By Brittany Hobson, The Canadian Press
WINNIPEG — A Manitoba government investigator faces bribery and conspiracy charges in a drug trafficking probe that led to the arrests of more than 20 people in the province and Ontario, RCMP say.
The investigation resulted in the seizure of $2.5 million worth of drugs including cocaine, carfentanil and crystal methamphetamine, police said Tuesday, as well as firearms, vehicles and illegal cigarettes. The contraband cigarettes would have yielded Manitoba $1.47 million in tax revenue.
RCMP allege that Hue Ha, 36, was the lead orchestrator of the trafficking operation. Investigators allege Ha or a designate would travel to Ontario to pick up drugs and unstamped cigarettes to bring them back to Manitoba. He was arrested and faces numerous charges from conspiracy to trafficking.
“Project Dawgpound yielded fantastic results and got a kilo-level trafficker and his network off the streets,” Insp. Grant Stephen, with Manitoba RCMP said at a news conference Tuesday.
“We will continue to enforce against the illegal drug trade and disrupt networks that often lead to or are connected with organized crime in the interest of creating a safer Manitoba and a safer Canada.”
RCMP said officers determined police intelligence was being leaked and narrowed it down to a government investigator.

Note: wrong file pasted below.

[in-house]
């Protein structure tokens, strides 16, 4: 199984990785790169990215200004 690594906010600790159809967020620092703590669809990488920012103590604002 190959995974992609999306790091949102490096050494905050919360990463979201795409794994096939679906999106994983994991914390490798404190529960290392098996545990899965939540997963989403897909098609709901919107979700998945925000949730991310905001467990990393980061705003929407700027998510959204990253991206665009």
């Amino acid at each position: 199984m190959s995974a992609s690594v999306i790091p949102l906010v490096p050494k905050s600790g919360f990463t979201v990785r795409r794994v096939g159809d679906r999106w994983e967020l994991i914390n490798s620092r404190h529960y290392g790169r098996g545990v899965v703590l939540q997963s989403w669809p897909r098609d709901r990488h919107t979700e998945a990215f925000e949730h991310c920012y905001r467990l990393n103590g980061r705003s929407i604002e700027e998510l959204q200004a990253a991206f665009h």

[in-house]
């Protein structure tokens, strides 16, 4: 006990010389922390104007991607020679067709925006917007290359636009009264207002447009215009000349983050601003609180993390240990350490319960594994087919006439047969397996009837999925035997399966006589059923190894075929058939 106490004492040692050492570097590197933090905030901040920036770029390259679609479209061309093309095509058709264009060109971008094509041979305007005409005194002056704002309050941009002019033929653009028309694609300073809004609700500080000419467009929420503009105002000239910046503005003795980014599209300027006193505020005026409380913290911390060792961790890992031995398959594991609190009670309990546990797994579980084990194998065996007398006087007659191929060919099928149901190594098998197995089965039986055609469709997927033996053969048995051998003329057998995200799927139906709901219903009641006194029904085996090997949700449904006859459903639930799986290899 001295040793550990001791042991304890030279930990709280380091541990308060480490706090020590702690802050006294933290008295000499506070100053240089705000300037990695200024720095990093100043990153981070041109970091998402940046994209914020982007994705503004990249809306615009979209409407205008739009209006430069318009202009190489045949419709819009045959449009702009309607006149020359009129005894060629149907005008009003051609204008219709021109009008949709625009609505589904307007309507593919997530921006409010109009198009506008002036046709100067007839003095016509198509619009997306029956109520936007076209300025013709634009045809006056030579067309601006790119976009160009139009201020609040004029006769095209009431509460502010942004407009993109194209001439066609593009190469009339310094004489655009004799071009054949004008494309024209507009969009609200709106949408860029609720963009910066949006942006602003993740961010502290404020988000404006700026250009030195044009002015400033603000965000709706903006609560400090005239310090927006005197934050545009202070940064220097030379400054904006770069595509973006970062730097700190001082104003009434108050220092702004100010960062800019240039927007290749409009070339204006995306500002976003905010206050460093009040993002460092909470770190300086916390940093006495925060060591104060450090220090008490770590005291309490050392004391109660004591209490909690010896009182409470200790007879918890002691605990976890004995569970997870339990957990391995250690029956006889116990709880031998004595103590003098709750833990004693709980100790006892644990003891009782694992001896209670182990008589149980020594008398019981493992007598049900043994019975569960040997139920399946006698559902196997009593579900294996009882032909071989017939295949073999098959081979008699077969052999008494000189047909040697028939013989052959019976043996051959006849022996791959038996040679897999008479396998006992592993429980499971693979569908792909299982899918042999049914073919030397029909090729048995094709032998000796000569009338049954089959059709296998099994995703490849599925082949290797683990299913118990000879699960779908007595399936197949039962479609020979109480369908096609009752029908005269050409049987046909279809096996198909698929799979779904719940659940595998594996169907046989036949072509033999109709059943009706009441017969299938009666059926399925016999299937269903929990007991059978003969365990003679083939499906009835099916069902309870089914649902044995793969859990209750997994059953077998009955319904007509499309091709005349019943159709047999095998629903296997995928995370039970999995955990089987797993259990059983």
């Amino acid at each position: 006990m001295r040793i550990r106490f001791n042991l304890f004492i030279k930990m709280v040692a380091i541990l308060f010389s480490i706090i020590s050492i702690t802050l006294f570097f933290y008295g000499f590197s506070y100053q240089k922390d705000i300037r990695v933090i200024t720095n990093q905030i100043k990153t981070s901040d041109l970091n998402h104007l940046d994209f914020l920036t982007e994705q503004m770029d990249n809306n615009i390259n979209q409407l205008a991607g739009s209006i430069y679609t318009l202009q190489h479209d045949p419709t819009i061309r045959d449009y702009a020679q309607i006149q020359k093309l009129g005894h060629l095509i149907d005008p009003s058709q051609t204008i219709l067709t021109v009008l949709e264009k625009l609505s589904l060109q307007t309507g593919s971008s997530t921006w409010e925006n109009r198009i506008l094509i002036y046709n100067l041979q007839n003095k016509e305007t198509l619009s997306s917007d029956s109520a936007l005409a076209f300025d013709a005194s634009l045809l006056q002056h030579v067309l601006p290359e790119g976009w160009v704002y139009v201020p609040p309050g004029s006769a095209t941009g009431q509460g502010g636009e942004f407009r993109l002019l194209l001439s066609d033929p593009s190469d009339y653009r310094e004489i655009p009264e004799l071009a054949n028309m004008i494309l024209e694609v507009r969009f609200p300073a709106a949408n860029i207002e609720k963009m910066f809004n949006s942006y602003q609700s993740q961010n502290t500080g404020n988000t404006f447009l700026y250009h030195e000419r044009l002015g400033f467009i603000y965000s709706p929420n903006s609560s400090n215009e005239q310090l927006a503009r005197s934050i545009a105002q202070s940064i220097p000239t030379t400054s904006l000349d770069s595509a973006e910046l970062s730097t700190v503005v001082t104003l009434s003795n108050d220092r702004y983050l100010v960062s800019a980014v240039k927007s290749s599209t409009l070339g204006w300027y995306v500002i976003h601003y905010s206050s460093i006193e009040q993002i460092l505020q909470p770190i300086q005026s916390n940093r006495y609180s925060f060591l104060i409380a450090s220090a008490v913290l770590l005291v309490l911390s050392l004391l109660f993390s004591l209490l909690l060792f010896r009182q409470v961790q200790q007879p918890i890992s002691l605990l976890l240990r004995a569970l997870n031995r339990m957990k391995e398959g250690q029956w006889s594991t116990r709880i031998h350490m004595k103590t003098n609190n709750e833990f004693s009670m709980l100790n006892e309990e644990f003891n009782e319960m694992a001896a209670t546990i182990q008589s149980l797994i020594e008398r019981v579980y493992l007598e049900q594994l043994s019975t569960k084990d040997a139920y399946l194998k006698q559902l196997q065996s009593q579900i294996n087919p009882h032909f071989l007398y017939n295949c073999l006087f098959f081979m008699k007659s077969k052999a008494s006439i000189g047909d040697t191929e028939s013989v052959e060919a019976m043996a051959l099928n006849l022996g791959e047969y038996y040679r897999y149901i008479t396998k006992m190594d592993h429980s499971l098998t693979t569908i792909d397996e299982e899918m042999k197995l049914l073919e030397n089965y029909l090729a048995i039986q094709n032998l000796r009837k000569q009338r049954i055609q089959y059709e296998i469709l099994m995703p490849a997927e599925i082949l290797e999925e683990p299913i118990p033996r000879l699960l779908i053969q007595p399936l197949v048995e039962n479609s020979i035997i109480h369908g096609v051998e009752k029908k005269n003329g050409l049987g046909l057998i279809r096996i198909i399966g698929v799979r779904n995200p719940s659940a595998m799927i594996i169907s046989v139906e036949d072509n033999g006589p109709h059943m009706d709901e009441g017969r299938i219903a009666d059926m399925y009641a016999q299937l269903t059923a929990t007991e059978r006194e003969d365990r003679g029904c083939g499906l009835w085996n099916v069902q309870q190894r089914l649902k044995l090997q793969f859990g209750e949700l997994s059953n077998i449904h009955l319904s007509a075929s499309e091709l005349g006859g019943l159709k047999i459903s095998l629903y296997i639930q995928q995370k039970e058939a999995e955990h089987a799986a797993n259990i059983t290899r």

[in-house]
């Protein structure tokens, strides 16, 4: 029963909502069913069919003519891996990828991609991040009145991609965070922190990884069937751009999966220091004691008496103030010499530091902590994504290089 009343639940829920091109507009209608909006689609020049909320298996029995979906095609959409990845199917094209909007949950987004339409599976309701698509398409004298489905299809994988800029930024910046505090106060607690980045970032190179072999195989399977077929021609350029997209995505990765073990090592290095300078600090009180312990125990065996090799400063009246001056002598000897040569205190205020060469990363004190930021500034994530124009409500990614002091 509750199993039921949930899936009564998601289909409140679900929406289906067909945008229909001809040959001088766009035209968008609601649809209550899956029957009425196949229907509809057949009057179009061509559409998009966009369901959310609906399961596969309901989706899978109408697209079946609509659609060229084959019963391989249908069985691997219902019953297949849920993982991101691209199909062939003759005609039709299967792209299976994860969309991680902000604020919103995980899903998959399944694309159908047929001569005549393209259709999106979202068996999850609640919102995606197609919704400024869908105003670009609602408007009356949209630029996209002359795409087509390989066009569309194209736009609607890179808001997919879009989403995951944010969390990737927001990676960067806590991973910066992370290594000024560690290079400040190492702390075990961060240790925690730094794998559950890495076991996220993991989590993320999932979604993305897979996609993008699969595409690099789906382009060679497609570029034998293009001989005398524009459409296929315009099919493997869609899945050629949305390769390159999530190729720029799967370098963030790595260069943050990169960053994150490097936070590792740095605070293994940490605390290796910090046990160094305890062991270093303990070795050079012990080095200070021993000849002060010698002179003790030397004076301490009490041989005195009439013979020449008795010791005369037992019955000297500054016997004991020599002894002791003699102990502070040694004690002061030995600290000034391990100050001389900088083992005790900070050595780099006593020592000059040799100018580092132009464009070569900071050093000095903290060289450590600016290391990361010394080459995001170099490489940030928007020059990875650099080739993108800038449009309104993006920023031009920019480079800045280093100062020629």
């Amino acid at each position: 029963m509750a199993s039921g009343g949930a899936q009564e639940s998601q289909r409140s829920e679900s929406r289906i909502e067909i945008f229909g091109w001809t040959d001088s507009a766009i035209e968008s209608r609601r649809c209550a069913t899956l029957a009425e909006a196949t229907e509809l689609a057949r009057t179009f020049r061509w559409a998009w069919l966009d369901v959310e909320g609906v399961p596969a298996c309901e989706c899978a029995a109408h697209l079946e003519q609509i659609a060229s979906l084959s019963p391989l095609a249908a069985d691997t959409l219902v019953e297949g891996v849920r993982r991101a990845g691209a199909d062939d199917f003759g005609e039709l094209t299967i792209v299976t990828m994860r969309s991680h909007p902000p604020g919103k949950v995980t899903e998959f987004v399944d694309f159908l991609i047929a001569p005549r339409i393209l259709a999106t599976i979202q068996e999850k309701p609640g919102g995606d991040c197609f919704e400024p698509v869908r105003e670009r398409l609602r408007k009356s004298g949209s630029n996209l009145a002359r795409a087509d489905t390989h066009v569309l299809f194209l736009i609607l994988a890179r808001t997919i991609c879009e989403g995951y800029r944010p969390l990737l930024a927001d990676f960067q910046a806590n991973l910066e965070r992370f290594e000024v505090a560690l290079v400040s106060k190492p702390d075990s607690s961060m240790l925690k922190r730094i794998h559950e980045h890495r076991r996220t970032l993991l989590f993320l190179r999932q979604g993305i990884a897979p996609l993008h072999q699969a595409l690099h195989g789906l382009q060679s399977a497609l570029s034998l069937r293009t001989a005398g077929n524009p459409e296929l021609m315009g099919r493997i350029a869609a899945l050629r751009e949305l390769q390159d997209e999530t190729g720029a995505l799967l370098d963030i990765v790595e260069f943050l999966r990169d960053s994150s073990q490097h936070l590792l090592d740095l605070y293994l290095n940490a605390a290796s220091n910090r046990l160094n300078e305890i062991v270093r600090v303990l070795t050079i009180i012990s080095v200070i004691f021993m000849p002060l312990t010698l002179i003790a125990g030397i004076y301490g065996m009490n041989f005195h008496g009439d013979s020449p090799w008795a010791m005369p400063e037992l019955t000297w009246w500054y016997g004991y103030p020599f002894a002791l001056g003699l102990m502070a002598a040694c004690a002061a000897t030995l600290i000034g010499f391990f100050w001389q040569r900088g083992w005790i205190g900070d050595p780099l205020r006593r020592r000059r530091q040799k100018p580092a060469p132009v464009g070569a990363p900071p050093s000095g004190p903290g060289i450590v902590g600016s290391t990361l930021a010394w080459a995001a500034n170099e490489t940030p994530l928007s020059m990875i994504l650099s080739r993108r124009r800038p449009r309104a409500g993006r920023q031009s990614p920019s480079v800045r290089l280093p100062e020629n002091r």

Among those charged was a Manitoba Finance Special Investigations Unit employee.
Donavon Sired, 50, has been charged with bribery of officers, breach of trust by a public officer and conspiracy to evade payment.
“As we were following this trail and getting a better idea of what the network looked like, we became aware that targets of our investigation had information regarding police enforcement plans,” Stephen said.
A guard with the Corps of Commissionaires, a national not-for-profit security company, also faces charges. The guard worked at the Canadian Science Centre for Human and Animal Health in Winnipeg.
Stephen said the guard is accused of storing and trafficking drugs for the criminal organization while they were at work.
Manitoba Justice Minister Kelvin Goertzen called the allegations concerning.
“The clear message here is, regardless of who you are or where you work, if you are helping individuals in any way in the distribution or manufacturing of drugs, there are consequences for that,” he said.
An unnamed spokesman for the province would not comment on whether Sired is still employed, how long he has worked with the department or whether the provincial government was doing its own investigation.